RSPO to publish members’ plantation maps in wake of Indonesia’s forest fires

By Niamh Michail contact

- Last updated on GMT

According to Greenpeace, one quarter of Indonesia’s forests have been destroyed since 1990 with the paper and palm oil industries the leading drivers of forest loss. Photo: Copyright Istock /  Khun Jompol
According to Greenpeace, one quarter of Indonesia’s forests have been destroyed since 1990 with the paper and palm oil industries the leading drivers of forest loss. Photo: Copyright Istock / Khun Jompol

Related tags: Palm oil, Indonesia

The Roundtable on Sustainable Palm Oil (RSPO) will publish maps of all its members’ palm oil plantations – with the exception of Malaysia – in the hope closer monitoring will prevent forest fires and peat land destruction. But is this enough?

The announcement comes as forest fires continue to burn across large swathes of Indonesia's forests and peat lands, although the arrival of monsoon rains which have dampened fires in some hot spots.

Except under exceptional circumstances, the RSPO operates a no-fire policy on its members' plantations, and monitors compliance with this policy by studying data provided by the Global Forest Watch (GFW). But because there is no single up-to-date database of palm oil plantations, the data is not 100% accurate. 

“Disclosure of the actual up-to-date map data will therefore help create a single reference point for all stakeholders that are involved in monitoring and reporting hot spots. It will facilitate the fire reporting and verification process and provide an incentive for RSPO plantation owners to improve their fire prevention efforts,”​ it says.

palm oil
A palm oil plantation. Photo credit: Michael Warren

The information will be made publically available in the second quarter of 2016 via the Global Forest Watch Platform.

The commitment to publish member maps was taken at a 2013 general assembly but was challenged by Malaysia and Indonesia, meaning the plans were put on hold until now. The move comes after extensive discussions and will apply to all RSPO members bar Malaysia, which has refused on the grounds that the maps represent commercially sensitive information and may therefore fall under the country’s Official Secrets Act.

Not all RSPO palm oil covered

Greenpeace said it is pleased with the announcement but said the plan only covers concessions directly owned by members, rather than the extensive supply base for oil traded by RSPO members, and called on the RSPO to publish maps of all concessions linked to groups supplying member companies, whether directly owned by members or not.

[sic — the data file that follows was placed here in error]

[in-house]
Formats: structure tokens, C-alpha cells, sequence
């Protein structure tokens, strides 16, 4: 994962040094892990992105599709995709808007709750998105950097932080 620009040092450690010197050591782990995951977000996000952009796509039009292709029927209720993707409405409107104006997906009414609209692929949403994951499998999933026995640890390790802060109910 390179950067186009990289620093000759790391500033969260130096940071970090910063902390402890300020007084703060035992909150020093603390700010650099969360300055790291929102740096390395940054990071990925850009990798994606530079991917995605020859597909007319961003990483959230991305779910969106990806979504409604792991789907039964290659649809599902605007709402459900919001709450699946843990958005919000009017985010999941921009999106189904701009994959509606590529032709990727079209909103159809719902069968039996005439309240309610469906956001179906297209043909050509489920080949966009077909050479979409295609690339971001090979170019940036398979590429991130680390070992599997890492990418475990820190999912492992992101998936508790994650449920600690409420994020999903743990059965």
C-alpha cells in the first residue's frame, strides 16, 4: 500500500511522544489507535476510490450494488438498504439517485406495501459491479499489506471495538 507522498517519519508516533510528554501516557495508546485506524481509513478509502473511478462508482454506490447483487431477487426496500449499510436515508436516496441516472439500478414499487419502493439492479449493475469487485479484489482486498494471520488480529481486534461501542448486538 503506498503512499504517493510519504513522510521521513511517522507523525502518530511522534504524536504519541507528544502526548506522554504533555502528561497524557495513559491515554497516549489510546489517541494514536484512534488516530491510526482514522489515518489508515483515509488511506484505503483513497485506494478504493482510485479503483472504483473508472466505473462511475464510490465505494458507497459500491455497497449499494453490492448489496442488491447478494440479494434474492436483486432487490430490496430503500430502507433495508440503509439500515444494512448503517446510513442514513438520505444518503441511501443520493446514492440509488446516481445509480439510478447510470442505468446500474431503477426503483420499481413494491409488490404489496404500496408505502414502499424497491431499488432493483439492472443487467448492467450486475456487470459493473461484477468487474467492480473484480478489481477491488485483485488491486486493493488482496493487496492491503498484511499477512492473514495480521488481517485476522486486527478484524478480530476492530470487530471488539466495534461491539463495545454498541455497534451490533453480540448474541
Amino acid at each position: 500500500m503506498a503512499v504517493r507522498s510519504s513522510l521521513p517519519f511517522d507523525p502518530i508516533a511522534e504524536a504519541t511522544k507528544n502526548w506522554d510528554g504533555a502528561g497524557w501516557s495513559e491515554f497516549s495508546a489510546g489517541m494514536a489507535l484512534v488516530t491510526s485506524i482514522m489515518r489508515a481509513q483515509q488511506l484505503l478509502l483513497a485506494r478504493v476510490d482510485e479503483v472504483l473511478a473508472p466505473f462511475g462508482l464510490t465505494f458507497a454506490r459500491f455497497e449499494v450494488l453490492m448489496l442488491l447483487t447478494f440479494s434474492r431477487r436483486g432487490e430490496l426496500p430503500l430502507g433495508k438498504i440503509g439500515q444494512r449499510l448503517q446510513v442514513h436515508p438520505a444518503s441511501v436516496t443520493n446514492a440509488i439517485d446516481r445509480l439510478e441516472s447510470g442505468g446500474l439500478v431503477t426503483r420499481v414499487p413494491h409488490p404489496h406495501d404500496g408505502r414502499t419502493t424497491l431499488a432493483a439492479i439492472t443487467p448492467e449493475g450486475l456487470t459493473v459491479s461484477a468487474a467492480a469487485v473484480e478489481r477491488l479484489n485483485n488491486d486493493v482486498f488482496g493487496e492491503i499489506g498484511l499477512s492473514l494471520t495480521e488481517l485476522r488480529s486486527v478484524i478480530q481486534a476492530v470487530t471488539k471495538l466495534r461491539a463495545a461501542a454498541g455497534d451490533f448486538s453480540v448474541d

Campaigner for the Indoensian arm of the NGO Annisa Rahmawati said: “The the major issue remains the maps for those companies that RSPO members buy oil from. Until concession maps are available for all supplier operations, the impact will be very limited, and trade in sustainable palm oil will remain an elusive goal.”


Greenpeace has questioned whether sanctions will apply to members that fail to comply.

But the RSPO is the first to admit the limitations of the measure.

“Of course, this new database will have some limitations. It will only affect the RSPO members’ concession maps so map data of palm oil growers which are not RSPO members will remain unavailable to the public,” ​Stefano Savi, RSPO’s Global Outreach and Engagement Director told FoodNavigator.

“It should not also be regarded as the ultimate solution to the problem of forest fires.  Only a combination of actions from all stakeholders, including local government, and strong commitment from all palm oil growers, both RSPO and non-RSPO members, to implement fire prevention measures can significantly reduce the occurrence of forest fires in the region.”

A Greenpeace report Under Fire​, the NGO said the RSPO’s secrecy in failing to publish member maps despite the 2013 pledge – was encouraged by the Indonesian Ministry of Agriculture in a letter to Indonesian RSPO palm growers which allegedly forbade them from making such public disclosures.   

The RSPO says it has been working closely with the Department of Survey and Mapping Malaysia (JUPEM) in a bid to get the country on board but, to its knowledge, only the Malaysian Cabinet can grant approval to publish the country’s plantation maps.

According to the NGO, one quarter of Indonesia’s forests have been destroyed since 1990 with the paper and palm oil industries the leading drivers of forest loss.

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